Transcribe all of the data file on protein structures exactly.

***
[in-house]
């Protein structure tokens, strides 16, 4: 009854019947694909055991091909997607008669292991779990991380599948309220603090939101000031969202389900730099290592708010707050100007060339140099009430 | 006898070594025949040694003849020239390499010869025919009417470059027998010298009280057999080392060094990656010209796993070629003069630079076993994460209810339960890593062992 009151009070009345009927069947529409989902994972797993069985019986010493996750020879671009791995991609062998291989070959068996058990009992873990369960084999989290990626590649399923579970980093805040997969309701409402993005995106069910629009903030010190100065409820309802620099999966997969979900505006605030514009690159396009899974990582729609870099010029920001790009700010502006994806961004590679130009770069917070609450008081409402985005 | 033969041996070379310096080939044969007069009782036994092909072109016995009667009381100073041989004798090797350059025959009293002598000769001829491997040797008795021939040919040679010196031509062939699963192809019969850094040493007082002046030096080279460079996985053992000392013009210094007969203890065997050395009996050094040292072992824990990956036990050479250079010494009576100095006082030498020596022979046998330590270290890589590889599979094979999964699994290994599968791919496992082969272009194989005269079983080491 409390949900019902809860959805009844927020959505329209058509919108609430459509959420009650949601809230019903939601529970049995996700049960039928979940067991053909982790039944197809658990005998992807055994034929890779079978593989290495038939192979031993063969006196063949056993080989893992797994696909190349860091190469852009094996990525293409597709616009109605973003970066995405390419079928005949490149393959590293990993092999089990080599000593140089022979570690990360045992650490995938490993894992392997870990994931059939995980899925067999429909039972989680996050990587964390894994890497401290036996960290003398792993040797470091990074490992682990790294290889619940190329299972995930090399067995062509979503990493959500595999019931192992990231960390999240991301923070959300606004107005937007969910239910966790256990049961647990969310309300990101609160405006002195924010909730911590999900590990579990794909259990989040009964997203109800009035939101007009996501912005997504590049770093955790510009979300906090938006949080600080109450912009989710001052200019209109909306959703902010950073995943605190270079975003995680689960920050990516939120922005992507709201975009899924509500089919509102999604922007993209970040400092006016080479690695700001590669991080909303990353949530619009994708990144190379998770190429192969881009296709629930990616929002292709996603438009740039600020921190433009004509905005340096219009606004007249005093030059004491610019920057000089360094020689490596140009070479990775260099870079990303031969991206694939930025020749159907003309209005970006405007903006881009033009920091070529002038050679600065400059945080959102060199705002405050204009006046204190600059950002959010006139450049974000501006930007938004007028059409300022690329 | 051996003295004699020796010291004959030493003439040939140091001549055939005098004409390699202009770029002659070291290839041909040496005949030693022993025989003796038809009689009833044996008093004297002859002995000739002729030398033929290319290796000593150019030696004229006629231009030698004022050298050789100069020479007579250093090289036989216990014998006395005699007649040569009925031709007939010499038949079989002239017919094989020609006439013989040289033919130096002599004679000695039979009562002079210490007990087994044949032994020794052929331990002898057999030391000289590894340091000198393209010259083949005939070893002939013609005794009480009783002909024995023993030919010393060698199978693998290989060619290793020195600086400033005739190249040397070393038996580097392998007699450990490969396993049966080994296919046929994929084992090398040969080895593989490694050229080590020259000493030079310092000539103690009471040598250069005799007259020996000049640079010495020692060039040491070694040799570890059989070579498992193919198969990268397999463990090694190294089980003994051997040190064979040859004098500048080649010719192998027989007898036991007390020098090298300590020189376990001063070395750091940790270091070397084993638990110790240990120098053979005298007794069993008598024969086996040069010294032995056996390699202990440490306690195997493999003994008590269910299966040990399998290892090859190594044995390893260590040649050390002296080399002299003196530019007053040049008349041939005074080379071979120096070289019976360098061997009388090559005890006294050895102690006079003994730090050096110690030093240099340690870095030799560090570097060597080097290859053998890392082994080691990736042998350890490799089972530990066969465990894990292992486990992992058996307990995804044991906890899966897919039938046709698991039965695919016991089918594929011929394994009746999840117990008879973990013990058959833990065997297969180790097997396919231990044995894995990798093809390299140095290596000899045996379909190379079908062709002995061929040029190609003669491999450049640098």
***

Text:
[in-house]
């Protein structure tokens, strides 16, 4: 009854019947694909055991091909997607008669292991779990991380599948309220603090939101000031969202389900730099290592708010707050100007060339140099009430 | 006898070594025949040694003849020239390499010869025919009417470059027998010298009280057999080392060094990656010209796993070629003069630079076993994460209810339960890593062992 009151009070009345009927069947529409989902994972797993069985019986010493996750020879671009791995991609062998291989070959068996058990009992873990369960084999989290990626590649399923579970980093805040997969309701409402993005995106069910629009903030010190100065409820309802620099999966997969979900505006605030514009690159396009899974990582729609870099010029920001790009700010502006994806961004590679130009770069917070609450008081409402985005 | 033969041996070379310096080939044969007069009782036994092909072109016995009667009381100073041989004798090797350059025959009293002598000769001829491997040797008795021939040919040679010196031509062939699963192809019969850094040493007082002046030096080279460079996985053992000392013009210094007969203890065997050395009996050094040292072992824990990956036990050479250079010494009576100095006082030498020596022979046998330590270290890589590889599979094979999964699994290994599968791919496992082969272009194989005269079983080491 409390949900019902809860959805009844927020959505329209058509919108609430459509959420009650949601809230019903939601529970049995996700049960039928979940067991053909982790039944197809658990005998992807055994034929890779079978593989290495038939192979031993063969006196063949056993080989893992797994696909190349860091190469852009094996990525293409597709616009109605973003970066995405390419079928005949490149393959590293990993092999089990080599000593140089022979570690990360045992650490995938490993894992392997870990994931059939995980899925067999429909039972989680996050990587964390894994890497401290036996960290003398792993040797470091990074490992682990790294290889619940190329299972995930090399067995062509979503990493959500595999019931192992990231960390999240991301923070959300606004107005937007969910239910966790256990049961647990969310309300990101609160405006002195924010909730911590999900590990579990794909259990989040009964997203109800009035939101007009996501912005997504590049770093955790510009979300906090938006949080600080109450912009989710001052200019209109909306959703902010950073995943605190270079975003995680689960920050990516939120922005992507709201975009899924509500089919509102999604922007993209970040400092006016080479690695700001590669991080909303990353949530619009994708990144190379998770190429192969881009296709629930990616929002292709996603438009740039600020921190433009004509905005340096219009606004007249005093030059004491610019920057000089360094020689490596140009070479990775260099870079990303031969991206694939930025020749159907003309209005970006405007903006881009033009920091070529002038050679600065400059945080959102060199705002405050204009006046204190600059950002959010006139450049974000501006930007938004007028059409300022690329 | 051996003295004699020796010291004959030493003439040939140091001549055939005098004409390699202009770029002659070291290839041909040496005949030693022993025989003796038809009689009833044996008093004297002859002995000739002729030398033929290319290796000593150019030696004229006629231009030698004022050298050789100069020479007579250093090289036989216990014998006395005699007649040569009925031709007939010499038949079989002239017919094989020609006439013989040289033919130096002599004679000695039979009562002079210490007990087994044949032994020794052929331990002898057999030391000289590894340091000198393209010259083949005939070893002939013609005794009480009783002909024995023993030919010393060698199978693998290989060619290793020195600086400033005739190249040397070393038996580097392998007699450990490969396993049966080994296919046929994929084992090398040969080895593989490694050229080590020259000493030079310092000539103690009471040598250069005799007259020996000049640079010495020692060039040491070694040799570890059989070579498992193919198969990268397999463990090694190294089980003994051997040190064979040859004098500048080649010719192998027989007898036991007390020098090298300590020189376990001063070395750091940790270091070397084993638990110790240990120098053979005298007794069993008598024969086996040069010294032995056996390699202990440490306690195997493999003994008590269910299966040990399998290892090859190594044995390893260590040649050390002296080399002299003196530019007053040049008349041939005074080379071979120096070289019976360098061997009388090559005890006294050895102690006079003994730090050096110690030093240099340690870095030799560090570097060597080097290859053998890392082994080691990736042998350890490799089972530990066969465990894990292992486990992992058996307990995804044991906890899966897919039938046709698991039965695919016991089918594929011929394994009746999840117990008879973990013990058959833990065997297969180790097997396919231990044995894995990798093809390299140095290596000899045996379909190379079908062709002995061929040029190609003669491999450049640098």